Recently I needed to augment an LDAP service so that we could authenticate users against an Active Directory or an another internal system. This initially looked like a very time consuming task which would get very messy, that was until I stumbled across the ability for OpenLDAP to use a Perl Module for processing LDAP requests.

The documentation for the actual Perl Module side of this is not very good, the best thing to do is to play with the example module to get an understanding of how it all fits together.

Any sticking points? yes, if you are using Red Hat Enterprise Linux (Version 5 in my case) then you have to get the stable version of OpenLDAP and manually compile and install it (remembering to specify –enable-perl when configuring). The version being used by Red Hat doesn’t include the perl backend part of OpenLDAP and even if you install their source and try to compile it as a module it fails.

If you require the option to accept a search filter with sAMAccountName in it then you will need to create a file with the other OpenLDAP schema containing

attributetype ( 1.2.840.113556.1.4.221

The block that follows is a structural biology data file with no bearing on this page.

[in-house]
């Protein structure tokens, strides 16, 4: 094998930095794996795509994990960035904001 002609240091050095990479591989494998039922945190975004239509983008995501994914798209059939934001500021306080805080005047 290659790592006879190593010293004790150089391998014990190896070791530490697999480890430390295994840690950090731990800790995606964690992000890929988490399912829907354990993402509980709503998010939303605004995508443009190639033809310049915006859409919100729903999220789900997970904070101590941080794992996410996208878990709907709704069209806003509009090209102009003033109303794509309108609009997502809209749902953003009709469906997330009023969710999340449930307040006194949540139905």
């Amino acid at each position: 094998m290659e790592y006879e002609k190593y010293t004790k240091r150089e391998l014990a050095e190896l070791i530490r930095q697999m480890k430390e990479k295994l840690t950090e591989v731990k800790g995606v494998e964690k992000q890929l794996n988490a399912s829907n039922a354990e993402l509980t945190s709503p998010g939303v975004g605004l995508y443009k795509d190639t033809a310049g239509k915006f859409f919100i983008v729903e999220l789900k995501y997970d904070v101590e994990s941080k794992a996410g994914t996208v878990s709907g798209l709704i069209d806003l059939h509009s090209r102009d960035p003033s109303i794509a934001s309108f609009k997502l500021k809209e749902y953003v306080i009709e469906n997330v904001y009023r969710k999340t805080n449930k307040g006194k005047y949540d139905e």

NAME 'sAMAccountName'
EQUALITY caseIgnoreMatch
SYNTAX '1.3.6.1.4.1.1466.115.121.1.15'
SINGLE-VALUE )

and in your slapd.conf add an include line to include the schema file.

The bind method wasn’t present in the Perl example module I started from and while some people say you shouldn’t do the bind in Perl but I couldn’t get it started without it. Here is an extract of the bind method I used.

sub bind {
    print {*STDERR} "==== bind start ====\n";
    my ($this, $dn, $pass)=@_;
    print {*STDERR} "DN=$dn\n";
    #print {*STDERR} "Pass=$pass\n";

    my $retval=1;

    # Code here to set $retval to 0 if the distinguised name and password are valid
    print {*STDERR} "==== bind end ====\n";
    return $retval;

If you don’t require a method then simply return the value 53, which is an “unwilling to perform” error.

UTF-8 and CSVs

Recently I have had to produce some CSVs using UTF-8 character encoding. The UTF-8 encoding is easy to do you just need to remember to set the header charset to be utf-8 when printing the CGI header.

use CGI;
my $CGI=new CGI;
print $CGI->header(-type=>'text/csv', -charset=>'utf-8', -attachment =>$filename);

Then you have to print the Byte Order Mark (BOM) which in hex is FEFF as the very first thing so that Excel will recorgnise the CSV as being in UTF-8 and not in its default character set.

print "\x{FEFF}";

Interestingly from what I can tell this BOM is actually for UTF-16, the BOM for UTF-8 should be 0xEFBBBF, but this didn’t seem to work with Excel.

Note: Usually the BOM is not recommended for UTF-8 as it can cause problems, but in the case of CSV’s that you want to open in Excel it is required.

Jason — 2011-04-13